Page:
- Datapharm Australia
- May 19, 2023
Non-compartmental analysis (NCA) is a type of pharmacokinetics (PK) analysis and is the most commonly used approach for establishing initial exposure characteristics for a drug prior to its introduction to a clinic. This is generally more suited for single studies and Phase 1 or non-clinical (such as clinical pharmacology or toxicology) studies.
NCA is model independent and makes no assumptions about the body compartments. It almost exclusively relies upon algebraic equations, including extrapolations, and linear relationships are assumed between adjacent time points. The results of an NCA are summary statistics, which can be used to describe the drug’s PK profile. The main summary parameters are generally the area under the curve (AUC) and maximum concentration (Cmax), the two measures of bioequivalence.
AUC measures the exposure of drug experienced by the subject, representing drug bioavailability. It is usually measured by the trapezoidal method: calculating the individual areas between each adjacent observed concentration as if they formed a trapezoid. AUClast is the total AUC from time zero (drug administration) to the last evaluated time point, calculated by summing the areas of all the trapezoids to this time point.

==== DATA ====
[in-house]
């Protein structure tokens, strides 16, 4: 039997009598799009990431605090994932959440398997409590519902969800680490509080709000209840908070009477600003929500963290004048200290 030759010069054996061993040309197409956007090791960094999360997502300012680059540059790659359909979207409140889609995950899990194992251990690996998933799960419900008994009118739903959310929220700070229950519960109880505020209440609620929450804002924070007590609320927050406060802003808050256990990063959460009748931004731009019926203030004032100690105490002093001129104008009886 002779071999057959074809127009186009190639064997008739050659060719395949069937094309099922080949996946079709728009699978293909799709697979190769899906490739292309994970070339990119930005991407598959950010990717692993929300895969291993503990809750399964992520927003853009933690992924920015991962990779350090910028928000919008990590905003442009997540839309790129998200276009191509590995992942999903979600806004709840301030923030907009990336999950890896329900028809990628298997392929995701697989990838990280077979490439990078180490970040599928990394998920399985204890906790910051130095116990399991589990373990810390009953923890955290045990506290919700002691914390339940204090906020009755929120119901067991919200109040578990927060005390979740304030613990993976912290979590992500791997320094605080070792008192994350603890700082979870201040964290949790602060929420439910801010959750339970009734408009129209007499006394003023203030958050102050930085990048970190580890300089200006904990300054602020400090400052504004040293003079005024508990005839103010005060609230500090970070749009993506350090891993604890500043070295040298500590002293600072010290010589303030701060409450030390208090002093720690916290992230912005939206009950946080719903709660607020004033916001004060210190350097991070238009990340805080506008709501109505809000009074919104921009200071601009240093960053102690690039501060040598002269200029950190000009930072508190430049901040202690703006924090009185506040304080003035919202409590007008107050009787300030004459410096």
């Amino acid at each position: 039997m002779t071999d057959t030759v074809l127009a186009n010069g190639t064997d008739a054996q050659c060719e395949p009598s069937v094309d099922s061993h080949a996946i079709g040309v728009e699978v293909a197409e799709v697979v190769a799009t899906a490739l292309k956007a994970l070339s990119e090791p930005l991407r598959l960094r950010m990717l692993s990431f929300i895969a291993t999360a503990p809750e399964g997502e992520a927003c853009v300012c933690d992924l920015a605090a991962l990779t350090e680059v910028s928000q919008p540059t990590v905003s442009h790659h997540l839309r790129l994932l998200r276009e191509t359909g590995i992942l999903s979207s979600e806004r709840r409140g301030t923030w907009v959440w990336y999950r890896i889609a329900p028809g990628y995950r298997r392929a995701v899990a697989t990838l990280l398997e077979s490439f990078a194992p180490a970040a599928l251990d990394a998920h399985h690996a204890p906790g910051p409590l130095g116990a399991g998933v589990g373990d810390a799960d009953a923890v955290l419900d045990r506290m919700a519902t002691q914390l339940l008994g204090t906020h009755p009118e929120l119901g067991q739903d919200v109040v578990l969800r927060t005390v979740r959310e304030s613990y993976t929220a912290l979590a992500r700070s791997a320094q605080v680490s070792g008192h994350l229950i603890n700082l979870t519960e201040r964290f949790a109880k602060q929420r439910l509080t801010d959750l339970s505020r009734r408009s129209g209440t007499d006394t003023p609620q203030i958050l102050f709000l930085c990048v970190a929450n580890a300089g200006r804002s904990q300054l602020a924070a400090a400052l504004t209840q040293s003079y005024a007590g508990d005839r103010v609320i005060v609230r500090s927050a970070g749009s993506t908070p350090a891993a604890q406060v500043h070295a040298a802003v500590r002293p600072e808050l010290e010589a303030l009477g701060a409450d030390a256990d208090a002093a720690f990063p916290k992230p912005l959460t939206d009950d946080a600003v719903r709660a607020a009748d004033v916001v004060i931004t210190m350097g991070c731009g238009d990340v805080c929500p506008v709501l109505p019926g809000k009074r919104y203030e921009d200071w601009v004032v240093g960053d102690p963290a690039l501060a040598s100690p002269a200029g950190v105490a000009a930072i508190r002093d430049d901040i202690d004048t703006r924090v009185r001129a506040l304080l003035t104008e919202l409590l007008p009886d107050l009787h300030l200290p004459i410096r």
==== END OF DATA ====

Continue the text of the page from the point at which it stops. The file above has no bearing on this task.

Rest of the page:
AUC can be approximately extrapolated from time zero to infinity (AUC0-∞). However, this is only reliable under certain conditions, including if AUClast would compromise at least 80% of the calculated AUC0-∞. It also assumes that the drug concentration declines in a mono-exponential fashion, the rate of decline is accurately determined by the observed terminal elimination rate constant, and no other processes besides elimination are involved (these are usually valid assumptions). AUC0-∞ requires calculation of the elimination rate constant (Ke), which in NCA can be estimated using a minimum of three data points, occurring after Tmax.
When performing NCA, a number of samples should be taken per subject, with the time windows specified in the study protocol. The reasons for taking multiple samples include:
- Having a pre-dose sample (ideally within five minutes pre-dose) to determine the baseline value (often expected to be zero)..
- Frequent sampling around the predicted Tmax to ensure a reliable estimate
- Having at least three samples after Tmax to reliably estimate Ke.
- Having the last sample sufficiently distanced from time zero that the AUClast is at least 80% of the value of AUC0-∞.
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